The concept is simple – when you’re hot a cold cloth applied to your skin helps you feel cooler and the same is true when you’re cold. A change in temperature on your skin makes you perceive an a different overall thermal comfort. So using that concept, students at MIT developed Wristify, a thermoelectric bracelet that changes temperature to help you be more comfortable. The concept goes further than just helping you feel cooler on a hot day, imagine that if everyone wore this little device how much we could reduce air conditioning or heating inside a building and save a load of energy and money.
PREVIOUSLY ON ECOUTERRE: Climate-Controlled Clothing Keeps You at the Perfect Temperature
Wristify was developed by MIT students Sam Shames, Mike Gibson, David Cohen-Tanugi, and Matt Smith, who competed and won first prize in the annual MADMEC competition. This year’s competition asked students to create products that provides Materials Science Solutions for Sustainability. As Sam Shames explains about their winning prototype, “What we developed is a wearable, wrist-based technology that leverages human sensitivity, can detect and perfect rates of change, and can maintain overall thermal comfort while reducing the need to heat and cool buildings.”
Human skin is very sensitive to rapid changes in temperature and a small change in a localized portion can affect the overall feeling throughout the body. The Wristify’s team learned that by applying a change of 0.1 C per second to a part of the skin can make the person feel warmer or cooler by a few degrees. Their prototype is a watch-like device that can be powered, for up to eight hours, by a lithium polymer battery. On top is a custom copper-alloy-based heat sink that works to dissipate heat or cold, while a control system manages the intensity and duration of the thermal pulses delivered to the heat sink. Temperature sensors monitor skin and ambient air temperature to help the device adjust accordingly.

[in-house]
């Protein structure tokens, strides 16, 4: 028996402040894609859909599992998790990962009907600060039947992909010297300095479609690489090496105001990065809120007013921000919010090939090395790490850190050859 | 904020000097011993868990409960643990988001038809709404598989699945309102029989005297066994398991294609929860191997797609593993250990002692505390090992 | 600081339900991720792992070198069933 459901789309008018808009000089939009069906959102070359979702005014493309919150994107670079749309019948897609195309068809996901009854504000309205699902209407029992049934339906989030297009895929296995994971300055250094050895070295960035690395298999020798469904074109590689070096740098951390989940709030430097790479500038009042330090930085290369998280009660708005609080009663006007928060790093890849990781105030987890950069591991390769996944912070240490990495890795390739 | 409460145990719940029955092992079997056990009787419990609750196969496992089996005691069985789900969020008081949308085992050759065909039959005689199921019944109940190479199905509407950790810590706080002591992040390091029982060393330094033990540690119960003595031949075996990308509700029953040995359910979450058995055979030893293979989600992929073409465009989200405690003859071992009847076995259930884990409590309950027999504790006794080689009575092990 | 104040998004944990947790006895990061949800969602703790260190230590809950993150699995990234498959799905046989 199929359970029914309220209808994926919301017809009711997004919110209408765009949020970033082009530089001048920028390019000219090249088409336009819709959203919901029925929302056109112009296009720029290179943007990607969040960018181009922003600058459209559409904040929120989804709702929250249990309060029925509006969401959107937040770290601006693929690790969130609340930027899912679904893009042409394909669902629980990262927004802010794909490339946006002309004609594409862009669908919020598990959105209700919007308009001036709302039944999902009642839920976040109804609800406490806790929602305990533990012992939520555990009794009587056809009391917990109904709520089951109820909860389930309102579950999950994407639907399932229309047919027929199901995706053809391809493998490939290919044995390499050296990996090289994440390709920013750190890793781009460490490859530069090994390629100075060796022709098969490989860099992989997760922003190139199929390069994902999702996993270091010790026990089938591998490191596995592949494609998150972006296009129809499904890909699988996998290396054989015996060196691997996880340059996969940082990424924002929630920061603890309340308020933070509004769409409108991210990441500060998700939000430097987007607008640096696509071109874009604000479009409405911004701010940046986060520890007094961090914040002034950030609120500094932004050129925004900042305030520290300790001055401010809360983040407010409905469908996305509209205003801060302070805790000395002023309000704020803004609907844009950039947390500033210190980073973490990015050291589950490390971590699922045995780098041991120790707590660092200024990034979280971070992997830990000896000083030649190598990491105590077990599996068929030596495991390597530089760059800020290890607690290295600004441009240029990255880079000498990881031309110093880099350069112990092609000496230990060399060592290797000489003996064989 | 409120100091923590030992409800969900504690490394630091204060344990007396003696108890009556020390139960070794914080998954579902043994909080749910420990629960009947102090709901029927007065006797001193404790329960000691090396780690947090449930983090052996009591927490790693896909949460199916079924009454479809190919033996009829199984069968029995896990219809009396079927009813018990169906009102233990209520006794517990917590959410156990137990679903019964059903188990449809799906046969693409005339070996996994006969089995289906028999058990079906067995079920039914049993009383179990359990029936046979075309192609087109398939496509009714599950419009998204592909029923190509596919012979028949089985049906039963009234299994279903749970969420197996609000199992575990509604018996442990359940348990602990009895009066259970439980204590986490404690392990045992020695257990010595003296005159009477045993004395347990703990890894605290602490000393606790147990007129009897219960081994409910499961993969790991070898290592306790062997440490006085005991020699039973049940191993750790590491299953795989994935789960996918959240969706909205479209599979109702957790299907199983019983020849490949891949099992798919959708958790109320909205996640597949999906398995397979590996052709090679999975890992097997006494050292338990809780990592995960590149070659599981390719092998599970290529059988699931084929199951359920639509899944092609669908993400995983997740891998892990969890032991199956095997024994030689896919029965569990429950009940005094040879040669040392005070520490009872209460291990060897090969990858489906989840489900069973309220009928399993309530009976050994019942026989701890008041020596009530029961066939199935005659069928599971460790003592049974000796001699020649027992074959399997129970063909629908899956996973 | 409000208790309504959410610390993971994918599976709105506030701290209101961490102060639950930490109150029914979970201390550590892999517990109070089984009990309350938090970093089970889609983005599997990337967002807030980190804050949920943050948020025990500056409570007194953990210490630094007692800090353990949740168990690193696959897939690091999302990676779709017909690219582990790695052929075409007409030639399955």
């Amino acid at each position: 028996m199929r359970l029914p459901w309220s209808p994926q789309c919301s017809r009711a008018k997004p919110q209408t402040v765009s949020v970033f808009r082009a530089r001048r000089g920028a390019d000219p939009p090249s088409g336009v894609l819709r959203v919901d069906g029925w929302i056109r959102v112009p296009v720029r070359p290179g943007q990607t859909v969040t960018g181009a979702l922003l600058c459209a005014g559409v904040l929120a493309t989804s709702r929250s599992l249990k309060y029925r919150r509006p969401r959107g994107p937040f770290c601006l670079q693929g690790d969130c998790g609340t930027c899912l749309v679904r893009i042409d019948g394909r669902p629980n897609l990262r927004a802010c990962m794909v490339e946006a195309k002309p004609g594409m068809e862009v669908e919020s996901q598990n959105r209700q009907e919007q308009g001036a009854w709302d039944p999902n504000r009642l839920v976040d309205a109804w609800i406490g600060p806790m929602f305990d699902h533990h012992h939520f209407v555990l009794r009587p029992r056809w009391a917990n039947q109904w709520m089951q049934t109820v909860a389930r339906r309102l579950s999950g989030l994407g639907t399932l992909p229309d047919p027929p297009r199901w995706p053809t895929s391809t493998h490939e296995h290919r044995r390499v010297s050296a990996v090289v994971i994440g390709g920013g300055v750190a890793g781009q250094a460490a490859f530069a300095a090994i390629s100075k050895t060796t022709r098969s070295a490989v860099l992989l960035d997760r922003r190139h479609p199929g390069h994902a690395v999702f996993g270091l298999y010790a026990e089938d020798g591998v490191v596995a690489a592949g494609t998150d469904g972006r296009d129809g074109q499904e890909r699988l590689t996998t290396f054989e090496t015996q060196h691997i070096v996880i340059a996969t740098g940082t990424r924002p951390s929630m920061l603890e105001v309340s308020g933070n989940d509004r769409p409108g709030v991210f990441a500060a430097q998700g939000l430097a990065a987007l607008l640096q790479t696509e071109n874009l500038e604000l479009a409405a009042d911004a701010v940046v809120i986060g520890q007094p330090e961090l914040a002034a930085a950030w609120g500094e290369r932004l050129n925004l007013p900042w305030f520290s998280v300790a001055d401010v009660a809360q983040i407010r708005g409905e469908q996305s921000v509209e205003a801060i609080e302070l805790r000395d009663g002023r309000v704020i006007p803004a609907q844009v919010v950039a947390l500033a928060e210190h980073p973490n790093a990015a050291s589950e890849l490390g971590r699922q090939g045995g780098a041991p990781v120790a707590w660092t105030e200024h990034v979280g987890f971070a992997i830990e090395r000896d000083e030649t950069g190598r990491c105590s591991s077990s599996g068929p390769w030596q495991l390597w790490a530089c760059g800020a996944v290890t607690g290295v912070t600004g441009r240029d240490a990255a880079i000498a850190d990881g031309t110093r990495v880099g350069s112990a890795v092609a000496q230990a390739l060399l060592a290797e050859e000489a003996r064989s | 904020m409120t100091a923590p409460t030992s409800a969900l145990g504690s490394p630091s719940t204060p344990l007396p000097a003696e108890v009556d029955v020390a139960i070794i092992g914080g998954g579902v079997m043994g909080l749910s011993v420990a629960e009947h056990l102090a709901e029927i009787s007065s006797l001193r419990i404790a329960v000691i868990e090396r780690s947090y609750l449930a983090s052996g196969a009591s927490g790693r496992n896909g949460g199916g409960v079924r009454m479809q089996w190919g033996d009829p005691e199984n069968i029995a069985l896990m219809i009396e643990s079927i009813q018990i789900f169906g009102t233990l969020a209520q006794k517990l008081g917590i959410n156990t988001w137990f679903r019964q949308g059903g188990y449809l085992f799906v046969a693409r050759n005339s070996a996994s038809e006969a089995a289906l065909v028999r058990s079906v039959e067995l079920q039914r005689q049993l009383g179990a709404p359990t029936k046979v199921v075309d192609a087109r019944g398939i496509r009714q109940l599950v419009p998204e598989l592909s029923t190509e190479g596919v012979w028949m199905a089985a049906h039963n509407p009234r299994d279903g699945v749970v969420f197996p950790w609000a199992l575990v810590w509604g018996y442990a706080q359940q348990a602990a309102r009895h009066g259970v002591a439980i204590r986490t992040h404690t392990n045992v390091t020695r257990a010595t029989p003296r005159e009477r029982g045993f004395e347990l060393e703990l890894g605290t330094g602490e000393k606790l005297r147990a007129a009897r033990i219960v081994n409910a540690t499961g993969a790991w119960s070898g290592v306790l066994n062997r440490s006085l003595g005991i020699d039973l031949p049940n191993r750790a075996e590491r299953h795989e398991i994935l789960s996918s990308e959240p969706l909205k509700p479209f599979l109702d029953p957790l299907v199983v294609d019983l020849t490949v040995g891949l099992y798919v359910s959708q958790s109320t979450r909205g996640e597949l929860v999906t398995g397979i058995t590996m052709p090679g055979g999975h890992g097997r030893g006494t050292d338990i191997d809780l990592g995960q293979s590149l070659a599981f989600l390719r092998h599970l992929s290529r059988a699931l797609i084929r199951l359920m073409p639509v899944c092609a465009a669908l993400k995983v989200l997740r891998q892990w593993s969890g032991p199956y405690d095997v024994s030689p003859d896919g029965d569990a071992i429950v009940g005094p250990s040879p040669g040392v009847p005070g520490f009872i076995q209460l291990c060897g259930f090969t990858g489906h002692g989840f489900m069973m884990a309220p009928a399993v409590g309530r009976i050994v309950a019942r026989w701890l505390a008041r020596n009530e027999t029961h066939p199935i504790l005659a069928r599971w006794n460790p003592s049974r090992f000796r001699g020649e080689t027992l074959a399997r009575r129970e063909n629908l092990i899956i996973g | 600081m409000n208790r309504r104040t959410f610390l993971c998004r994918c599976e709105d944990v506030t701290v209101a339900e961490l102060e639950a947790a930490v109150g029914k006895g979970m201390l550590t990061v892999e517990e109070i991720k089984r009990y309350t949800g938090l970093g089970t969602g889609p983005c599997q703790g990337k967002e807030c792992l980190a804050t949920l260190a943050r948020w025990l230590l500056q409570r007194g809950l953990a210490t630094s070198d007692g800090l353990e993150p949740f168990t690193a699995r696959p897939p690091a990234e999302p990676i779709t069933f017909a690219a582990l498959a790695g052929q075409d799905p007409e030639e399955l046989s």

Such a device used by many people can help reduce the need for indoor climate control and thus save energy and money and improve sustainability. The team’s first prize at the MADMEC VII competition awarded them $10,000, which was sponsored by MIT’s Department of Materials Science and Engineering, Saint Gobain, BP, and the Dow Chemical Company. Now the team plans to use the winnings to further develop the prototype and create more advanced algorithms to better control the thermal pulses.